• Absolutely never meet anyone in person who you've met online but don't know for real. No matter how nice a person seems online, keep in mind that they may be totally different in real life. If you must set up a meeting, select a public place and maybe bring a friend. Tell people where you're going, what time, and when you'll be back. Call someone to check in so they know you're safe. Be aware that people can lie online about their age and about any other fact. Someone who seems young online can turn out to be an adult. Male predators are savvy about finding lonely teen girls online by pretending to be teens themselves. They seem so caring and attentive online but are actually abusive and selfish.
There's one last thing that I keep coming back to from Kiki's story. She acknowledges that she was lonely and didn't fit in at school. She realizes that online friends cannot take the place of real ones. Her parents say they made mistakes and would have done things differently. What could they have done? What can parents do now to hopefully prevent their children from suffering as much as Kiki?
  1. First, don't let your daughters dress like sluts. I'm sorry to be so blunt, and in a perfect world it shouldn't matter what a girl wears. However, our world is not perfect, and girls need to know that dress can be a powerful tool for good or bad. I'm not saying dressing like a slut guarantees she'll be raped or that not dressing like one means she won't. I am saying men can get the wrong idea if a girl presents herself in a certain way. Predators don't need much encouragement to act. Kiki's mother says she didn't want to stifle Kiki's creativity concerning fashion. Um, dressing provocatively is not creative or fashionable. It's a cry for help. Kiki needed acceptance and wanted to be noticed. She ended up being noticed for her body and not for herself as a person. To broaden this to include boys and to make a general statement: Parents need to be parents, not their children's best friends.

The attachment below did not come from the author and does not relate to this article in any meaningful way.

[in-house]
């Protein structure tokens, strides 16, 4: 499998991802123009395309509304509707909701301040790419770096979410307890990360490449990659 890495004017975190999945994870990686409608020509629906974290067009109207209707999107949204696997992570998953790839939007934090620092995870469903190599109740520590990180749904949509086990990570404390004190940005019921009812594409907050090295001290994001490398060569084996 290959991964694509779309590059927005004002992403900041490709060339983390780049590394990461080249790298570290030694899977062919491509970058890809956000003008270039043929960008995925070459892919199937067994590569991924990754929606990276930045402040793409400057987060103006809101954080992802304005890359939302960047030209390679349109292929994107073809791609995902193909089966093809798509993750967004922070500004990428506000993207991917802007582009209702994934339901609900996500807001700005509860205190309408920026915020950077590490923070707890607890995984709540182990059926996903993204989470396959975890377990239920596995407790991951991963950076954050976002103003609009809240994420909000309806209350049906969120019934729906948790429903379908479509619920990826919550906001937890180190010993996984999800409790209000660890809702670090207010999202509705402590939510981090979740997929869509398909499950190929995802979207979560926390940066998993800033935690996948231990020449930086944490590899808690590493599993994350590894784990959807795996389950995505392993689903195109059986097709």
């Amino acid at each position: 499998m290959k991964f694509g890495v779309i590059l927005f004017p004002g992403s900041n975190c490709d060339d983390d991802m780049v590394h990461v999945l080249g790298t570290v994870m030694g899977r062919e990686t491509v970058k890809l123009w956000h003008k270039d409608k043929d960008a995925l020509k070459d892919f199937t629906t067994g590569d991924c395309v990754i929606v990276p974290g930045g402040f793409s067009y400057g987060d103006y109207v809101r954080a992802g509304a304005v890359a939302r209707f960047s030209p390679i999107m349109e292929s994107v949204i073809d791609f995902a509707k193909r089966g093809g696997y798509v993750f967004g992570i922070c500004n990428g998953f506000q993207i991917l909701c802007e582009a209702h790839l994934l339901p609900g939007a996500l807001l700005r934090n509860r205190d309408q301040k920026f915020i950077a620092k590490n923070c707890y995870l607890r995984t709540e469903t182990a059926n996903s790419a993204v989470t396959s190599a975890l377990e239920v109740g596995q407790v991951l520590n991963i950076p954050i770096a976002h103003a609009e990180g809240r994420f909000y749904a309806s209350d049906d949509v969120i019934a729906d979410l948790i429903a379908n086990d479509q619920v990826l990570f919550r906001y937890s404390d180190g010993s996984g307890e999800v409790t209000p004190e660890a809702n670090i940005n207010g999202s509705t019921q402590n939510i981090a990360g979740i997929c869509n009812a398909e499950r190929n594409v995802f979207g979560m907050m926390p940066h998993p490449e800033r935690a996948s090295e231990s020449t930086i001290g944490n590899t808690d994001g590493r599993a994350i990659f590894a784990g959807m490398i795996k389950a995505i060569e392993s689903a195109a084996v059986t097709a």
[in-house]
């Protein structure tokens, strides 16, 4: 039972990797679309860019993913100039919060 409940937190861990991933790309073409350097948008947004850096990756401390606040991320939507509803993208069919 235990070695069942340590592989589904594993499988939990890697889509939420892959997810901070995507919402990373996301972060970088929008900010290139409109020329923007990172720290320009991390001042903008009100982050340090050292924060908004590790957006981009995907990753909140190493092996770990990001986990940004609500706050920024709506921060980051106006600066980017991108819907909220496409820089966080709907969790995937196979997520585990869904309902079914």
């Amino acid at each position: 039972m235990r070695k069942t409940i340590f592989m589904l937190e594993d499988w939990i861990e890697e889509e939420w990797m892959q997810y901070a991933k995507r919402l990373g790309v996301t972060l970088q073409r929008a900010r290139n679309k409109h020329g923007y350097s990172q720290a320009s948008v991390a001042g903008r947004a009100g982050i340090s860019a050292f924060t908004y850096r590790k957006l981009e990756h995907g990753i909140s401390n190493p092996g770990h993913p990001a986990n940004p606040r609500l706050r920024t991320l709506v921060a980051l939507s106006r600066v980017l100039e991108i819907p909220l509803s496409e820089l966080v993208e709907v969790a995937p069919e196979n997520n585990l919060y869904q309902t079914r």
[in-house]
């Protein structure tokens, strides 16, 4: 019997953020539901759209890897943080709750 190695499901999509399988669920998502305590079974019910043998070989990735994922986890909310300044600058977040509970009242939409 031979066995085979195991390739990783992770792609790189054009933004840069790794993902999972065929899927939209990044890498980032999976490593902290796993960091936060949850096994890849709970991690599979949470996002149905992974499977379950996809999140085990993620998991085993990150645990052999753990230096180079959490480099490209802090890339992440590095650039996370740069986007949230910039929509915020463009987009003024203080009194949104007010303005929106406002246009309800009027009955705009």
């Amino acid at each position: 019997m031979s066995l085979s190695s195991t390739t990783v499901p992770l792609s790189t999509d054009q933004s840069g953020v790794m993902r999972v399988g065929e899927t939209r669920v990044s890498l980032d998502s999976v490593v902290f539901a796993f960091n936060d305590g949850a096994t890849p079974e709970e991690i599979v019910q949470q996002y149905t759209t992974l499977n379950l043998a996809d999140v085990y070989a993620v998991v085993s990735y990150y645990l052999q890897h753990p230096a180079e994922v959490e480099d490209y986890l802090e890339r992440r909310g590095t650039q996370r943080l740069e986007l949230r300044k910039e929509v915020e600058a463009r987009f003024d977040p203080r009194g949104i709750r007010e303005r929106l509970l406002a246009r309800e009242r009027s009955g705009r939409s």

2. Second, get your kids involved in activities. I have nothing against homeschooling, or public school or private school. Every child and every family is different and requires different responses to situations. However, even though Kiki was bullied at her public school, was homeschooling really the answer? I'm not advocating staying in a dangerous situation, but pulling her out only isolated her further. Was there no other public school she could attend? How much did her parents push the administration to address the bullying issue? Were there any private schools around that might take her on scholarship if her parents couldn't afford tuition? Even if homeschooling was the best option, were there no community groups she could join to meet people? What about church or some place of worship? Community theatre? She might be introverted at heart, but she has a dramatic personality. She wouldn't have to be on stage in front of an audience, but could join the crew. She got her GED so she wouldn't have to worry about education, so could she take classes at a community college? This is another way that might make her feel isolated as she'd be younger than many of her classmates, but still, she'd be meeting people. How about volunteering somewhere, getting a job? Kiki did start her own jewelry-making business, so maybe she could have attended crafting workshops (or perhaps led one)? Maybe she could have approached local businesses about selling her products in their stores? The Internet seems like a cure for loneliness and does make it easy to find people, but sometimes it also makes it hard to find real, personal connections that translate into deep friendship. Kiki needed encouragement to step out of her comfort zone and into some interests or hobbies that would put her in contact with flesh and blood humans and not rely on conversations strictly over ethernet.
Again, I don't want to badmouth Kiki or her family. I don't want to pillory her. I simply want to use her story as an example of what not to do. Parents need to know what's going on with their kids, and everyone needs to protect themselves online. Learn from Kiki's mistakes so you don't repeat them.